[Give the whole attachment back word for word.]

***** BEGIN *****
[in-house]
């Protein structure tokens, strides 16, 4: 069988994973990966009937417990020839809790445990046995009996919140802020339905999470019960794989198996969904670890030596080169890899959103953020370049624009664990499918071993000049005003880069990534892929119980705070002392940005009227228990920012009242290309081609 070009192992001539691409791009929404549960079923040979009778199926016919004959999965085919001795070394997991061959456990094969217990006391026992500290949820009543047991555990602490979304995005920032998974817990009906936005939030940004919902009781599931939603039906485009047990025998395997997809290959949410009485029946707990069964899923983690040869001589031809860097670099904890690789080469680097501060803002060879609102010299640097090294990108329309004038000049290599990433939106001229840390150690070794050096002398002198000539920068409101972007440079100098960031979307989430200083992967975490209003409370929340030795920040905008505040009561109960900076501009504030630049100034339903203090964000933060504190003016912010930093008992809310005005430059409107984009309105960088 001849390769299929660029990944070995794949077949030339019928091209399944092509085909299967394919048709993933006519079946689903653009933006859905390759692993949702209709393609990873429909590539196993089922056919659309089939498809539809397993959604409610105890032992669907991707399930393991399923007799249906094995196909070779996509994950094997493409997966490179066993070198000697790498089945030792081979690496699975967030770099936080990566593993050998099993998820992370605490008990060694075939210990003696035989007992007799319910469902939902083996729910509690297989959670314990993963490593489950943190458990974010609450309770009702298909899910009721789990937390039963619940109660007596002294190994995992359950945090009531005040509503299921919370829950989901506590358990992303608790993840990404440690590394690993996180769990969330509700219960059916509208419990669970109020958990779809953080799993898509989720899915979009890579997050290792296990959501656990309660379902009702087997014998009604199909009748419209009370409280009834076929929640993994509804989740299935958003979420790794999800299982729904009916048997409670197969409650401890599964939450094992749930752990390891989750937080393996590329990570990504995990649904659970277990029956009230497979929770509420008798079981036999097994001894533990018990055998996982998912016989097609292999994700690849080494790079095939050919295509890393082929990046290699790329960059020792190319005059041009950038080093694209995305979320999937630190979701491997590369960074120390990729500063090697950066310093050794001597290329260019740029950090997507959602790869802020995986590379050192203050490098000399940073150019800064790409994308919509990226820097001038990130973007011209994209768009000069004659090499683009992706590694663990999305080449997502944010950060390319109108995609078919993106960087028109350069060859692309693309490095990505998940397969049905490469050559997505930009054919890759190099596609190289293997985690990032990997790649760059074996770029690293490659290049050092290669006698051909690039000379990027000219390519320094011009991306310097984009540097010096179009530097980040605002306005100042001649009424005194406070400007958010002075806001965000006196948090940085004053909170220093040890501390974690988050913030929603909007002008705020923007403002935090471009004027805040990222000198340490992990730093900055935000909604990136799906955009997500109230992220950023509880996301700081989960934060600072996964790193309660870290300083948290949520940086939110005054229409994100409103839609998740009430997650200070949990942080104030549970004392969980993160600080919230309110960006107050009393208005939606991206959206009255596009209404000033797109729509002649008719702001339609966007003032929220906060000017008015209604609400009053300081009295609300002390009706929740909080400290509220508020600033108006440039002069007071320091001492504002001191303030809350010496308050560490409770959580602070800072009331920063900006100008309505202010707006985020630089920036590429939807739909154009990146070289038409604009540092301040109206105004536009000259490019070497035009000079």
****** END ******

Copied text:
[in-house]
């Protein structure tokens, strides 16, 4: 069988994973990966009937417990020839809790445990046995009996919140802020339905999470019960794989198996969904670890030596080169890899959103953020370049624009664990499918071993000049005003880069990534892929119980705070002392940005009227228990920012009242290309081609 070009192992001539691409791009929404549960079923040979009778199926016919004959999965085919001795070394997991061959456990094969217990006391026992500290949820009543047991555990602490979304995005920032998974817990009906936005939030940004919902009781599931939603039906485009047990025998395997997809290959949410009485029946707990069964899923983690040869001589031809860097670099904890690789080469680097501060803002060879609102010299640097090294990108329309004038000049290599990433939106001229840390150690070794050096002398002198000539920068409101972007440079100098960031979307989430200083992967975490209003409370929340030795920040905008505040009561109960900076501009504030630049100034339903203090964000933060504190003016912010930093008992809310005005430059409107984009309105960088 001849390769299929660029990944070995794949077949030339019928091209399944092509085909299967394919048709993933006519079946689903653009933006859905390759692993949702209709393609990873429909590539196993089922056919659309089939498809539809397993959604409610105890032992669907991707399930393991399923007799249906094995196909070779996509994950094997493409997966490179066993070198000697790498089945030792081979690496699975967030770099936080990566593993050998099993998820992370605490008990060694075939210990003696035989007992007799319910469902939902083996729910509690297989959670314990993963490593489950943190458990974010609450309770009702298909899910009721789990937390039963619940109660007596002294190994995992359950945090009531005040509503299921919370829950989901506590358990992303608790993840990404440690590394690993996180769990969330509700219960059916509208419990669970109020958990779809953080799993898509989720899915979009890579997050290792296990959501656990309660379902009702087997014998009604199909009748419209009370409280009834076929929640993994509804989740299935958003979420790794999800299982729904009916048997409670197969409650401890599964939450094992749930752990390891989750937080393996590329990570990504995990649904659970277990029956009230497979929770509420008798079981036999097994001894533990018990055998996982998912016989097609292999994700690849080494790079095939050919295509890393082929990046290699790329960059020792190319005059041009950038080093694209995305979320999937630190979701491997590369960074120390990729500063090697950066310093050794001597290329260019740029950090997507959602790869802020995986590379050192203050490098000399940073150019800064790409994308919509990226820097001038990130973007011209994209768009000069004659090499683009992706590694663990999305080449997502944010950060390319109108995609078919993106960087028109350069060859692309693309490095990505998940397969049905490469050559997505930009054919890759190099596609190289293997985690990032990997790649760059074996770029690293490659290049050092290669006698051909690039000379990027000219390519320094011009991306310097984009540097010096179009530097980040605002306005100042001649009424005194406070400007958010002075806001965000006196948090940085004053909170220093040890501390974690988050913030929603909007002008705020923007403002935090471009004027805040990222000198340490992990730093900055935000909604990136799906955009997500109230992220950023509880996301700081989960934060600072996964790193309660870290300083948290949520940086939110005054229409994100409103839609998740009430997650200070949990942080104030549970004392969980993160600080919230309110960006107050009393208005939606991206959206009255596009209404000033797109729509002649008719702001339609966007003032929220906060000017008015209604609400009053300081009295609300002390009706929740909080400290509220508020600033108006440039002069007071320091001492504002001191303030809350010496308050560490409770959580602070800072009331920063900006100008309505202010707006985020630089920036590429939807739909154009990146070289038409604009540092301040109206105004536009000259490019070497035009000079």